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In all maritime nations the title of the commander of a fleet or of a subdivision of it. The word comes from the Arabic word amir, prince or leader, and in the Mediterranean, as early as the 12th century, the leader of the Muslim fleets had the title amir-al-bar, commander of the sea. The substantive amir and the article al were combined by other developing maritime nations in the Mediterranean to form the title amiral (French) and almirante (Spanish). The title reached other north European nations probably as a result of the Crusades, but became confused with the Roman admirabilis. In England the title of admiral did not originally confer command at sea, but jurisdiction in maritime affairs and authority to establish courts of Admiralty.

As well as signifying the chief commander of the fleet, the title was also applied to his ship, and in many of the Elizabethan descriptions of voyages published in England the word almost invariably applied to the ship; the commander himself frequently being described as ‘general’ or ‘captain’, or a combination of the two.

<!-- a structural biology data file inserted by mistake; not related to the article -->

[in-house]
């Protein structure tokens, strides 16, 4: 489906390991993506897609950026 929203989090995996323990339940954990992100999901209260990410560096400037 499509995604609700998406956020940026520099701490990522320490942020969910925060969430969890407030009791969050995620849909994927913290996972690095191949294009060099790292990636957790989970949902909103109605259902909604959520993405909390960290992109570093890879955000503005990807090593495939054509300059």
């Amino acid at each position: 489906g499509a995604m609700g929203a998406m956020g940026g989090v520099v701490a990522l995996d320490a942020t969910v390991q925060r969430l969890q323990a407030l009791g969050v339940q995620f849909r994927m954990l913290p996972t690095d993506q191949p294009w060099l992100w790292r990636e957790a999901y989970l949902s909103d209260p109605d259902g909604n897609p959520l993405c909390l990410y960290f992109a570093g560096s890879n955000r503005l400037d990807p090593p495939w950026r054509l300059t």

The senior admiral in the British Navy carried, from the earliest days, the title of admiral of the fleet. His presence at sea was originally signified by the Royal Standard flown from the mainmast head, replaced at the end of the 17th century by the Union flag. He held his post until death and even today an admiral of the fleet always remains on the active list. Equivalent ranks in other navies are fleet admiral (USA), Grossadmiral (Germany), and grande ammiraglio (Italy), though in the US Navy the rank of admiral of the navy was given to Rear Admiral George Dewey in 1899 after the Spanish-American War. This was considered senior in rank to fleet admiral when that rank was created during the Second World War (1939–45), but has long been abolished. Both the Royal Navy and the US Navy also have vice admirals and rear admirals, as do most other navies. However, in the US Navy the rank of rear admiral has two halves, the upper half wearing a broad stripe and a thin stripe on the sleeve, the lower half a broad stripe only.

See also admiralty; commodore; flag rank; lord high admiral; narrow seas.

See also admiralty; commodore; flag rank; lord high admiral; narrow seas.

Subjects: Maritime History — Warfare and Defence.

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